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Health indicators for adolescents

Creating an Adolescent Health Partnership Part II:

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teen health

By: By: Michael R. Berman, M.D.

This month concludes the two part series, Parents and Teens - Creating an Adolescent Health Partnership. Further information about Teen and Adolescent Health should be obtained from your child's Pediatrician or Family Health Provider.

Immunizations for Adolescents

Many parents think immunizations are only for young children. However, Adolescents need immunizations and boosters as well...

Specifically, against hepatitis B, measles, mumps, rubella (German measles), tetanus, diphtheria, and chickenpox (varicella).

Some may need vaccinations against hepatitis A, flu (influenza), and pneumococcal disease; children who are debilitated or have chronic diseases in particular.

Hepatitis B vaccine is indicated for all adolescents aged 8-18 who have not been vaccinated as a younger child.

Adolescents not previously vaccinated with 2 doses of MMR vaccine at age 12 months or older require a second dose.

Older Teens especially those who will be going to camps or colleges should consider menigococcal vaccine. College students living in dormitories are at higher risk for meningococcal disease. There is evidence that college freshmen living in dormitories are at six times the risk of other college students for contracting meningococcal disease, a rare but sometimes fatal medical condition. Meningococcal disease annually affects about 125 of the over 15 million students attending U.S. colleges and universities and is responsible for about 5 to 15 deaths each year in this population. The American College Health Association (ACHA) believes that the vaccine is appropriate for college students age 25 years and younger.

Physical Activity and Obesity

An increasingly amount of diseases, such as high blood pressure, clogged arteries, heart problems, and type-2 diabetes are being found in children with obesity. Most likely these overweight children will turn into overweight adults. The Report of the Surgeon General on Physical Activity and Health (USDHHS, 1996) emphasized that regular physical activity has important health benefits including reducing the risk of heart disease, and helping to treat and prevent high blood pressure, high cholesterol, and diabetes, and to prevent osteoporosis and colon cancer. In addition, physical activity helps control weight, reduces feelings of depression and anxiety, and promotes psychological well-being.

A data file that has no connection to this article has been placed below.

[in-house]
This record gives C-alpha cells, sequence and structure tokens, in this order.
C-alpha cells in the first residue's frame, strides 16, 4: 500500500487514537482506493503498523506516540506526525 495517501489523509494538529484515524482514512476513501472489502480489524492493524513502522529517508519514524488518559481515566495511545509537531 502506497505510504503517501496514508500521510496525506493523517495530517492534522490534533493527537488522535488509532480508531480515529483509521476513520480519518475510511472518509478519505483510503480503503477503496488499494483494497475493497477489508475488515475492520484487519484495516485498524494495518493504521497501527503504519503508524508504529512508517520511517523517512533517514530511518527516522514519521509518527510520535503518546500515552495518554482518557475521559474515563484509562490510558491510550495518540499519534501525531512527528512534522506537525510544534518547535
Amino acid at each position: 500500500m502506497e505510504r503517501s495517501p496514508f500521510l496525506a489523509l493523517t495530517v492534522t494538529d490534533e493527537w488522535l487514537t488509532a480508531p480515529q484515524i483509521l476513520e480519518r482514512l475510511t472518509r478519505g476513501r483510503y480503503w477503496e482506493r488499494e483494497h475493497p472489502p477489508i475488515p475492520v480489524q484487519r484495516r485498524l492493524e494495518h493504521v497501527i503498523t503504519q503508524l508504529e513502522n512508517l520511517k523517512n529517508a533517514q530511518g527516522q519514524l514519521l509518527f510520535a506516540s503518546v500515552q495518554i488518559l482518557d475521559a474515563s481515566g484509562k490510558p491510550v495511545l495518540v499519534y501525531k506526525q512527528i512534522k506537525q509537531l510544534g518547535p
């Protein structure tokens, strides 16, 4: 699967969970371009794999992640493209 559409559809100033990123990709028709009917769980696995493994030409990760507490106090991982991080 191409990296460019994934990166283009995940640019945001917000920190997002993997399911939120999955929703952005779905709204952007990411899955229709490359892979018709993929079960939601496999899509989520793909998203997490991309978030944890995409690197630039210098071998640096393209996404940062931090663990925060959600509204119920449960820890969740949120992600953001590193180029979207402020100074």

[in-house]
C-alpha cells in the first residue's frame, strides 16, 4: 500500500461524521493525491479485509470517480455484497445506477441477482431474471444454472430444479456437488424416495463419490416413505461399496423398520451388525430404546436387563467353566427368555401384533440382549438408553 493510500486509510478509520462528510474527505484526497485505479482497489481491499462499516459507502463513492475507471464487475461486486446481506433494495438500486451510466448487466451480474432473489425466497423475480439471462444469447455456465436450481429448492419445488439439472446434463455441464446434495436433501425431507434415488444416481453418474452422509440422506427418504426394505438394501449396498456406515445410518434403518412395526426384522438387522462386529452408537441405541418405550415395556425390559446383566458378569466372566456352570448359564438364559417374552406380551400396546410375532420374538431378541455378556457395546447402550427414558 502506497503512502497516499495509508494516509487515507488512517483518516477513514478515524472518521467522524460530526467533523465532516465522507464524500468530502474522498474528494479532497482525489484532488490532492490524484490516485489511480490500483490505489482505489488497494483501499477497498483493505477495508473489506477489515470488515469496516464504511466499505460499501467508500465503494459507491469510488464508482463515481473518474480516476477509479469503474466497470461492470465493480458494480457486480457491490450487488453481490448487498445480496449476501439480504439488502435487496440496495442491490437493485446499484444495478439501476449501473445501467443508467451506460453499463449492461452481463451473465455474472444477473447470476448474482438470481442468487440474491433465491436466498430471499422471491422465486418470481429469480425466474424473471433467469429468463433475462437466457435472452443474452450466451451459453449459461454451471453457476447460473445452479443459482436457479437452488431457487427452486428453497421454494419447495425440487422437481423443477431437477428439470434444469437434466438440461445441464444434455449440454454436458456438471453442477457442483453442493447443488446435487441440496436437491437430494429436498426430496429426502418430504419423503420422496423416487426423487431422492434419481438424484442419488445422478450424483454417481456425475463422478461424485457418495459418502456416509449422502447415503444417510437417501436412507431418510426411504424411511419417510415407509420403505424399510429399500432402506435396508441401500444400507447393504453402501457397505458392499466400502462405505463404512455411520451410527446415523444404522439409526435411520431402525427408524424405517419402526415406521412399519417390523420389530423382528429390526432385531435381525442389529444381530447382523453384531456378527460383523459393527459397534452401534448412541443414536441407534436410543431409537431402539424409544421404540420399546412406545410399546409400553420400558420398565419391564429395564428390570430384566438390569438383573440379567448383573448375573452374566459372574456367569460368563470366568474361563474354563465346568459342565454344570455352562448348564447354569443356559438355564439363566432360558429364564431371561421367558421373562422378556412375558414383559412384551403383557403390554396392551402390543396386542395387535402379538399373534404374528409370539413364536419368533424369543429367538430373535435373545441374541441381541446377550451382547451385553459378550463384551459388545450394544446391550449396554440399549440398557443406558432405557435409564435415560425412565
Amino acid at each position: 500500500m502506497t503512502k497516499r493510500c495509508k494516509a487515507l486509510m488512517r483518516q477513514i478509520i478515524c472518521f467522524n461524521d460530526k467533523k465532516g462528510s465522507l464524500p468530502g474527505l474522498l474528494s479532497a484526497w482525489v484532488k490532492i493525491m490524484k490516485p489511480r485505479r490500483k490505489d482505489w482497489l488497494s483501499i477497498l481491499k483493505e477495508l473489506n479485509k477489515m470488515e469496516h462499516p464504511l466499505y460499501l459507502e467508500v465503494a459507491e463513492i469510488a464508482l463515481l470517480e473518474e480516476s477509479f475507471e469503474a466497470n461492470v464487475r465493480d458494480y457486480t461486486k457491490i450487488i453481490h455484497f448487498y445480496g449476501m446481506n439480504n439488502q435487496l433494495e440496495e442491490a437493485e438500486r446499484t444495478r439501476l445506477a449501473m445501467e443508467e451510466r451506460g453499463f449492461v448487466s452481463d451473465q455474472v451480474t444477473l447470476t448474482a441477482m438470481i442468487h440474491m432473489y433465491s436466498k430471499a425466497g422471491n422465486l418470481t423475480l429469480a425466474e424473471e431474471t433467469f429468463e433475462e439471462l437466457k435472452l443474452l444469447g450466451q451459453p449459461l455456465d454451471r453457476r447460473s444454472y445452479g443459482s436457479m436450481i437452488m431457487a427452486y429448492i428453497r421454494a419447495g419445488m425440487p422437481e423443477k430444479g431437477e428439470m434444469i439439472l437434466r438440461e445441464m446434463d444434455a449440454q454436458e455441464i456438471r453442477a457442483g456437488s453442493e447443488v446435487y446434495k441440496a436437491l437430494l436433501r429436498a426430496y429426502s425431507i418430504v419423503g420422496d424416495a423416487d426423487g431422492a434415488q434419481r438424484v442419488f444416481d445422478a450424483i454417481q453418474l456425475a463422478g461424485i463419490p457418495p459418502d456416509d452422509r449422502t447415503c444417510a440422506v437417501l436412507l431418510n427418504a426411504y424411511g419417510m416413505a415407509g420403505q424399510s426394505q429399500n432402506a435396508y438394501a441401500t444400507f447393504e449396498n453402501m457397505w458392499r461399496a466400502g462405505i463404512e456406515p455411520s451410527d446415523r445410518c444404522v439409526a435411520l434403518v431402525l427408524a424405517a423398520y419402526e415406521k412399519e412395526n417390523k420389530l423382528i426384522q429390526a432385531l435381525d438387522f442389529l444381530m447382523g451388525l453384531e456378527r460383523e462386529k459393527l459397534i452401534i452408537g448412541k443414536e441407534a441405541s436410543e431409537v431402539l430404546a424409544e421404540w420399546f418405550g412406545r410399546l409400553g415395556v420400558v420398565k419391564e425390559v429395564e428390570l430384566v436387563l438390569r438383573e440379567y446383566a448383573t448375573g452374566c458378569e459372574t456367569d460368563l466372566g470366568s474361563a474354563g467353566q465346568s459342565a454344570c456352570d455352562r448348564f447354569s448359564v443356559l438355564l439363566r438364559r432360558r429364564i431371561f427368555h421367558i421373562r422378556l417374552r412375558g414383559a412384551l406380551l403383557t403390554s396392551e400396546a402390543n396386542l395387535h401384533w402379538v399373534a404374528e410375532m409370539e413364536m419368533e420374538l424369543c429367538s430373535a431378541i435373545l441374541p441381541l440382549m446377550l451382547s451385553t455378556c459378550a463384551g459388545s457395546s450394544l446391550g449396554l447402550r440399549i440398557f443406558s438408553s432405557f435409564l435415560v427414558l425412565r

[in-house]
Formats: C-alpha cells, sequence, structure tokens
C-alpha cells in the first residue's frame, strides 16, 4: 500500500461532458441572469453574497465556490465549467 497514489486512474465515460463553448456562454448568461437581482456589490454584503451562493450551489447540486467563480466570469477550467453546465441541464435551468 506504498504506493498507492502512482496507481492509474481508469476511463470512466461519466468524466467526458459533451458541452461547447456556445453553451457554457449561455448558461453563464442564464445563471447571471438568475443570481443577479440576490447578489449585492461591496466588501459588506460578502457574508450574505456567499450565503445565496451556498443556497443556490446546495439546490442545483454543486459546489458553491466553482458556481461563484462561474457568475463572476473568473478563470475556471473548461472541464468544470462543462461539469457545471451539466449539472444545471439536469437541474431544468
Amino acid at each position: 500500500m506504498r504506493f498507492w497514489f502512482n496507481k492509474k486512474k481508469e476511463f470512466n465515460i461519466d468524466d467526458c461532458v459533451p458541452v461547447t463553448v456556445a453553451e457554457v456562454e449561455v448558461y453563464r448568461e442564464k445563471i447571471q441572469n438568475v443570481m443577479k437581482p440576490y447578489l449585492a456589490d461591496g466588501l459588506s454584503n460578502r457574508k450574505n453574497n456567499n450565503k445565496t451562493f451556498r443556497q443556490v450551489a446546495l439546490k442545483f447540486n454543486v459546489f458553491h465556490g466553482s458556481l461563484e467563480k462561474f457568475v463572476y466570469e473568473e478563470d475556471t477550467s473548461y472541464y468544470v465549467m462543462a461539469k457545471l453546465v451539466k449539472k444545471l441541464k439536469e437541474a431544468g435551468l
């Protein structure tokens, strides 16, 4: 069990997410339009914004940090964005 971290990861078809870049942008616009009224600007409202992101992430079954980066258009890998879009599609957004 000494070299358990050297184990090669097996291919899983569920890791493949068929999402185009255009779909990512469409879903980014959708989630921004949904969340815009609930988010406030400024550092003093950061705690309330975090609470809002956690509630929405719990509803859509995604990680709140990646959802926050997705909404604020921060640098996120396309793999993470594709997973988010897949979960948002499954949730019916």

15% of the nation's children and teenagers are considered overweight.

To some extent, the blame has been placed on the children's appetites, but other factors include parents influence, fast-food restaurants, a "fast-paced" society, and schools that neglect their students' health. In 2001, only a third of high school students went to a daily gym class.

Sexual Behavior

It has been estimated that in the United States, 45 percent of high school students and 79 percent of college students have had sex.

Sex education has become a standard part of the curriculum of schools throughout America. The goal is to teach teenagers to practice "safe sex" -- that is, to use condoms or other birth control devices and so reduces the chance that they will become pregnant or become infected with a sexually transmitted disease.

Abstinence education from Teens themselves is also very important. Despite recent declines, 4 out of 10 girls in the U.S. get pregnant at least once by age 20. Many teens say they are concerned about pregnancy, but still think "it can't happen to me".

Yet each year one million teen-age girls get pregnant.

There are nearly 1,000,000 Teens who become pregnant each year.

Two to four million teens will contract a sexually transmitted disease each year-that is every day, 8,000 teens will become infected with a new STD. Teens are five times more likely to get herpes today than in 1970. And nearly half of those infected with Chlamydia and Gonorrhea this year will be teenagers. If left untreated, Chlamydia and gonorrhea can lead to Pelvic Inflammatory Disease or PID which can leave women infertile. The Human Papilloma Virus, better known as HPV, is the most prevalent STD. HPV is responsible for 99.7 percent of all cervical cancers and kills nearly 5,000 women each year. Forty-six percent of teenage girls will contract HPV after their first sexual intercourse. And recent studies show condoms are not effective in preventing the spread of HPV.

Teens need Sex Education and the availability of professionals to help them sort this out. Consideration must center around STD Prevention, abstinence education, teen pregnancy prevention, adolescent sexual health, and male responsibility. An excellent resource for parents and teens can be found at Campaign for Our Children, Baltimore, Maryland.



Robyn's Nest Related Topics
10 Tips for Parents
Health Indicators for Adolescents Part1
Health Indicators for Adolescents Part2
Having The Conversation(about pot smoking)
Safe Havens for Babies
Teen Parents Bulletin Board
Teen Pregnancy Web Links


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